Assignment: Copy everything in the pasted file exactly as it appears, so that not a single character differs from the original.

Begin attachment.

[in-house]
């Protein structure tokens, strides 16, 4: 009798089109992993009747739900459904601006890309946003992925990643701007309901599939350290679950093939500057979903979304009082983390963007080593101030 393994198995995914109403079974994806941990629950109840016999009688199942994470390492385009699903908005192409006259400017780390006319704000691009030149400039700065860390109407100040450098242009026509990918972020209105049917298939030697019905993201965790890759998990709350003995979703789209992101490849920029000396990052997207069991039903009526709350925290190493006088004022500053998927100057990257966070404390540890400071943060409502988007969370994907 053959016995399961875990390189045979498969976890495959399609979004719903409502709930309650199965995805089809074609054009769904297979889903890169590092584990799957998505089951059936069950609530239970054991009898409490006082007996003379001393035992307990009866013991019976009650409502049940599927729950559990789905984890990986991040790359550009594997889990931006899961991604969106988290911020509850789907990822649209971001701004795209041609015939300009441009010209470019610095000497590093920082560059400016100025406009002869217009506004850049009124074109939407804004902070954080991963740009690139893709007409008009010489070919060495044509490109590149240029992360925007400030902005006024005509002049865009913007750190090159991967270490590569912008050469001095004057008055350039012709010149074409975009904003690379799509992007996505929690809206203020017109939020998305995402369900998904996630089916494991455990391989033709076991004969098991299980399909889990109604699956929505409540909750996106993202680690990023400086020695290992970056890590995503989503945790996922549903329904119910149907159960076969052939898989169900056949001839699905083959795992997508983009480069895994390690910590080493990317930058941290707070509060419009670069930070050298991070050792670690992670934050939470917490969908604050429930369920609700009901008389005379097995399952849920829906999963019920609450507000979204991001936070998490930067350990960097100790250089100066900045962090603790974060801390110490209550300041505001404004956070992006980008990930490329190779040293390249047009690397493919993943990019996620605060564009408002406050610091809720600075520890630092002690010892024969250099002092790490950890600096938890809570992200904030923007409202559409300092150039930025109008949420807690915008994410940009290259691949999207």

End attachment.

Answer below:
[in-house]
């Protein structure tokens, strides 16, 4: 009798089109992993009747739900459904601006890309946003992925990643701007309901599939350290679950093939500057979903979304009082983390963007080593101030 393994198995995914109403079974994806941990629950109840016999009688199942994470390492385009699903908005192409006259400017780390006319704000691009030149400039700065860390109407100040450098242009026509990918972020209105049917298939030697019905993201965790890759998990709350003995979703789209992101490849920029000396990052997207069991039903009526709350925290190493006088004022500053998927100057990257966070404390540890400071943060409502988007969370994907 053959016995399961875990390189045979498969976890495959399609979004719903409502709930309650199965995805089809074609054009769904297979889903890169590092584990799957998505089951059936069950609530239970054991009898409490006082007996003379001393035992307990009866013991019976009650409502049940599927729950559990789905984890990986991040790359550009594997889990931006899961991604969106988290911020509850789907990822649209971001701004795209041609015939300009441009010209470019610095000497590093920082560059400016100025406009002869217009506004850049009124074109939407804004902070954080991963740009690139893709007409008009010489070919060495044509490109590149240029992360925007400030902005006024005509002049865009913007750190090159991967270490590569912008050469001095004057008055350039012709010149074409975009904003690379799509992007996505929690809206203020017109939020998305995402369900998904996630089916494991455990391989033709076991004969098991299980399909889990109604699956929505409540909750996106993202680690990023400086020695290992970056890590995503989503945790996922549903329904119910149907159960076969052939898989169900056949001839699905083959795992997508983009480069895994390690910590080493990317930058941290707070509060419009670069930070050298991070050792670690992670934050939470917490969908604050429930369920609700009901008389005379097995399952849920829906999963019920609450507000979204991001936070998490930067350990960097100790250089100066900045962090603790974060801390110490209550300041505001404004956070992006980008990930490329190779040293390249047009690397493919993943990019996620605060564009408002406050610091809720600075520890630092002690010892024969250099002092790490950890600096938890809570992200904030923007409202559409300092150039930025109008949420807690915008994410940009290259691949999207």